Corporate Life 0 – Dell Precisions Are a Scam

I work as a lead software engineer in a small program in a very large corporation. We have the typical array of policies, practices, and (especially) bureaucracy pressing down on our little group. Our networks and corporate laptops are being “secured” to the point of being almost unusable. It currently takes about 5 minutes for my Core2 Duo laptop with 4 GB RAM to start up, mostly due to all the corporate software that has to start up before I can use it, and this same software makes my laptop run slower than an old Pentium M for many tasks. My little group is perpetually overwhelmed with tasking and we can’t afford to have unplanned downtime, something that’s becoming increasingly common as network resources go offline or corporate laptops break down.

Since I enjoy my work and I’m happy with my current colleagues, my only practical option is to create a team development network with non-corporate machines, basically eliminating our dependence on corporate IT for anything other than email. We already have a private development network with a small pipe to the internet so we just need to buy a bunch of new PCs capable of running Linux or Windows with multiple VMs and we’ll be all set.

We quickly got approval from our local management to buy the machines. Dell is our default vendor for PCs and it takes an act of Congress to buy another brand, so I priced out some mid-high end Dell machines that should serve us well for three to five years. This should be easy, right? If only …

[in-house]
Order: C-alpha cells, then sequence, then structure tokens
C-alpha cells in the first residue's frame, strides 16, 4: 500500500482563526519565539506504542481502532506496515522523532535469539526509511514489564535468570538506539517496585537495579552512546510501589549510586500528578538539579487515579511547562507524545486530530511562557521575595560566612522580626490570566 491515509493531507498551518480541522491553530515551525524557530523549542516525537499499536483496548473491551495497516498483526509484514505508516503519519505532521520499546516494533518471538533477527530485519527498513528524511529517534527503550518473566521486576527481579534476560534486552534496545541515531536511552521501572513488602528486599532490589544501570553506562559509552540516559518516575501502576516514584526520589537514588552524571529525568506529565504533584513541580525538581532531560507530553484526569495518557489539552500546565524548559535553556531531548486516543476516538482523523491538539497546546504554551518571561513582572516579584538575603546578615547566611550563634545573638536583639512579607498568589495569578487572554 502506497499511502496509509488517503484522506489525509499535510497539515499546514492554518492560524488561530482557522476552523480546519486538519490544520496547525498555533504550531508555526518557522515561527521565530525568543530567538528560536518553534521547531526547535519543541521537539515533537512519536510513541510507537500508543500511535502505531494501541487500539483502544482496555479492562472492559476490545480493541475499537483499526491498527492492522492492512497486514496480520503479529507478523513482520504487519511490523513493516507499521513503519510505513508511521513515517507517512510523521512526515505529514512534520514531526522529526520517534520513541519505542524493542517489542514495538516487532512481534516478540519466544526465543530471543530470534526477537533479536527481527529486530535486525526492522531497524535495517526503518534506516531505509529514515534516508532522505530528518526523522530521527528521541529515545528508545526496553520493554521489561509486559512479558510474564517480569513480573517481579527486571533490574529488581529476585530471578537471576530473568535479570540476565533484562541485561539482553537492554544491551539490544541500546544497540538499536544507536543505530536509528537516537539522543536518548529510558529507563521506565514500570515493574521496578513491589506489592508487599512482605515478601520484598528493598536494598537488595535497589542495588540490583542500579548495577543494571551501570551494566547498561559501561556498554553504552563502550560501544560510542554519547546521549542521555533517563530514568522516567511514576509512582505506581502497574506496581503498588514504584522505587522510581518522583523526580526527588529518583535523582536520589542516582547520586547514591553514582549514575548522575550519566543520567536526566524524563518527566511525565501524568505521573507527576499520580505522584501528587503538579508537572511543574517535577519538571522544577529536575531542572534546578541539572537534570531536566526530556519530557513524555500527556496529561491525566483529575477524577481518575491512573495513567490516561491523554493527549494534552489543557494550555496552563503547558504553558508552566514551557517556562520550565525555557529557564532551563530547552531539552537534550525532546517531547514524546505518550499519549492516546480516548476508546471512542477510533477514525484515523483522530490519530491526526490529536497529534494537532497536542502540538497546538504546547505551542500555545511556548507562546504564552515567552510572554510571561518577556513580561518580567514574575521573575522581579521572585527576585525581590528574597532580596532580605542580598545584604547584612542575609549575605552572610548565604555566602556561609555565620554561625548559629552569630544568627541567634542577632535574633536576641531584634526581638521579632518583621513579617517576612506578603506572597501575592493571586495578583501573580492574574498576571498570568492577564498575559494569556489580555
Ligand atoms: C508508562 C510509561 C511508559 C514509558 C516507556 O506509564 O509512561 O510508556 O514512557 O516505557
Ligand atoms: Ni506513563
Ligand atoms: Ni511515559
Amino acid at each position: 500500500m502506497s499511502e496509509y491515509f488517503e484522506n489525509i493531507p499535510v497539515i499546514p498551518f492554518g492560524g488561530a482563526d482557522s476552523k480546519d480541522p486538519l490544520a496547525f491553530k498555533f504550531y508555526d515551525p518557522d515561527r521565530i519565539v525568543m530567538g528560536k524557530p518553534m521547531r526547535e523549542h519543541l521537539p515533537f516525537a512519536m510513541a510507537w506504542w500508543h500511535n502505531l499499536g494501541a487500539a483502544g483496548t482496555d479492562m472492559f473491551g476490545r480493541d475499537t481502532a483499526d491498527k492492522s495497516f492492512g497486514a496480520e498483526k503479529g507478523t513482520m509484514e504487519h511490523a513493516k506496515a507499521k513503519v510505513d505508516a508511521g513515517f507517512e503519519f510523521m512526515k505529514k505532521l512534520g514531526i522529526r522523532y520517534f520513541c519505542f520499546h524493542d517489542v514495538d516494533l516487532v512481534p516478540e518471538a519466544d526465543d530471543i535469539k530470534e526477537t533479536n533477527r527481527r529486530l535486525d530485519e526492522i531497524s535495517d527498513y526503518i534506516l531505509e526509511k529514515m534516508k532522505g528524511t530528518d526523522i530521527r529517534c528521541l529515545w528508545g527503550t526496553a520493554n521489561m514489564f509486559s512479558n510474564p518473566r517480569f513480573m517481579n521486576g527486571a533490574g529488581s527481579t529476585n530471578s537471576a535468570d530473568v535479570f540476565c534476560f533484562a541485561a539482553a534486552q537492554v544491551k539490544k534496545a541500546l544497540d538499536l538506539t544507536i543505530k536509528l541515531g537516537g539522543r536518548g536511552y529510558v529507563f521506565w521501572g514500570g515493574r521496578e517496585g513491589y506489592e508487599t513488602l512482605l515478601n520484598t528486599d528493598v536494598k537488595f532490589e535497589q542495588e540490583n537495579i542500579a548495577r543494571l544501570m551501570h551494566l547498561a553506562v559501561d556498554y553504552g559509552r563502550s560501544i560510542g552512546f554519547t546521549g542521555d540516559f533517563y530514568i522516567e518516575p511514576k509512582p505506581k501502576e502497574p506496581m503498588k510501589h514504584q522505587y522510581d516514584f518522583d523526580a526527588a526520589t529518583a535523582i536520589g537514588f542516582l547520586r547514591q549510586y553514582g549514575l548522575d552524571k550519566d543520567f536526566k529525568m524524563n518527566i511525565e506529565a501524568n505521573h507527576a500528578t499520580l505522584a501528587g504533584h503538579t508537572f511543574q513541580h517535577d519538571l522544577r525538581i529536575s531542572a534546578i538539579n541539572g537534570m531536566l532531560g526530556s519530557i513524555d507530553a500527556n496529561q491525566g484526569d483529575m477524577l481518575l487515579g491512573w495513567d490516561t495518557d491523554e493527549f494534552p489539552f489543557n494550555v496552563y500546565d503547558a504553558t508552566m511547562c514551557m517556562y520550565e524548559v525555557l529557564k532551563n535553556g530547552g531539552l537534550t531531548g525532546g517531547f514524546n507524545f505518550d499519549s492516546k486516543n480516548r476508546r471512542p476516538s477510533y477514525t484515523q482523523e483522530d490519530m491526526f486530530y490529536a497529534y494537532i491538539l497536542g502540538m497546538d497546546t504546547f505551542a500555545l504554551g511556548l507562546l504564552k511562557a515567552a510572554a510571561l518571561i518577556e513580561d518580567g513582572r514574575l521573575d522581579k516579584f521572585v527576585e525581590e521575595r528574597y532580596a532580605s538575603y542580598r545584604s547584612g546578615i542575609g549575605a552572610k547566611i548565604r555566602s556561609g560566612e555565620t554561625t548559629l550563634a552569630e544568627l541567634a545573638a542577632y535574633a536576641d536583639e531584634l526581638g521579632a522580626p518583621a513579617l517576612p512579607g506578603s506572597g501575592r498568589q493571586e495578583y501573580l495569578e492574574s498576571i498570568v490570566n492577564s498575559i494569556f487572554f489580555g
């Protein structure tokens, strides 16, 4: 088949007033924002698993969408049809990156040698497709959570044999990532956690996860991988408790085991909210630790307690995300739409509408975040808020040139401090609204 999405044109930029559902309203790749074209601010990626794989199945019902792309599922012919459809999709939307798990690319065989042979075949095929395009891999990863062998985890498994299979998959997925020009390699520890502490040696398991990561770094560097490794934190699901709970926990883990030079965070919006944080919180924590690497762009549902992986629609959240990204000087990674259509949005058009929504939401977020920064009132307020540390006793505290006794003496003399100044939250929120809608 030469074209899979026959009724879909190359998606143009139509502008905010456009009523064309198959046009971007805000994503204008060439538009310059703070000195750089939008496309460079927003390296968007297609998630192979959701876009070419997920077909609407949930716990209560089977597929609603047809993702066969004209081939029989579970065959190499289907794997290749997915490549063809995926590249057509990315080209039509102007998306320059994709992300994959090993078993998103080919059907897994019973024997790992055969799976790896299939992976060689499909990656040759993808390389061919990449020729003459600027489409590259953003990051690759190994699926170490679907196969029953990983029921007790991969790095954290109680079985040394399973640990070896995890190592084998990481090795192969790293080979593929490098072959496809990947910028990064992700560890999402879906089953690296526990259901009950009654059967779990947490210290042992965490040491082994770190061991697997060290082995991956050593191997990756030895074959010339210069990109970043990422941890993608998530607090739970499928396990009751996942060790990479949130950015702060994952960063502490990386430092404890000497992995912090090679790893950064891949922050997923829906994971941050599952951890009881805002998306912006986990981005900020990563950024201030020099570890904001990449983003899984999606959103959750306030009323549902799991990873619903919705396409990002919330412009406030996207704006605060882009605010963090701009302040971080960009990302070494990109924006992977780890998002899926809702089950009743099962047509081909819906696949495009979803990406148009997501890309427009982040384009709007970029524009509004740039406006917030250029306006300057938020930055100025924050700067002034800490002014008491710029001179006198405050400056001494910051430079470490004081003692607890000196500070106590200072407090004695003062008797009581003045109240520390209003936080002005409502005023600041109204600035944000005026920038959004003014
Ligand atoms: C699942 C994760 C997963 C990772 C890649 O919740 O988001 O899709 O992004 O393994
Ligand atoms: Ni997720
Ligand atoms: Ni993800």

The Dell PCs that best fit our needs are from the XPS line. They cost a little less than $1400 each for a Core i7 with 8GB RAM and a decent GPU, a large hard disk, and a decent 24″ monitor. I submitted my web quotes to our sysadmins so they could get us the corporate discount and complete the order. They came back to me after a week or two and said that since we are not considered a small or medium sized business, Dell will not let us buy XPS machines. Really! As a large corporation, we “have to” buy an Enterprise class PC – which leaves only the Precision and Optiplex models. The Optiplex models are optimized for ease of maintenance in a corporate network, and way overpriced for any other use, so clearly these are not what we need. The Precisions are “Workstation Class” PCs, whatever that means. We’ve had Dell Precisions fail after a few years, so I know Precisions aren’t inherently more robust than other models. Precisions are larger and heavier (and seem to be noisier) than the XPS models and also have less efficient power supplies, which is an issue for us since we are at our limit in available power consumption. The most obvious difference between an XPS and a Precision with the same CPU, RAM, and GPU is the extra $400 you have to pay for a Precision. Essentially this means that Dell thinks they can charge corporate customers much more than their home and small business customers for the same basic product.

The saga continues. After a couple months, our sysadmins are still trying to buy the XPS machines, but Dell representatives, either within our corporate buying group or Dell itself, are refusing to sell us the XPS machines we want. It’s more than a little absurd that a large corporation cannot buy a machine that I can buy straight off Dell’s web site. If I have to buy Precisions to meet our needs, I’ll do it, but I’ll start looking for a smaller company that won’t drive me nuts.

And don’t even get me started on the VMware Workstation 7 Upgrade license we bought from Dell 4 months ago and still hasn’t been delivered to our remote employee who needs it …

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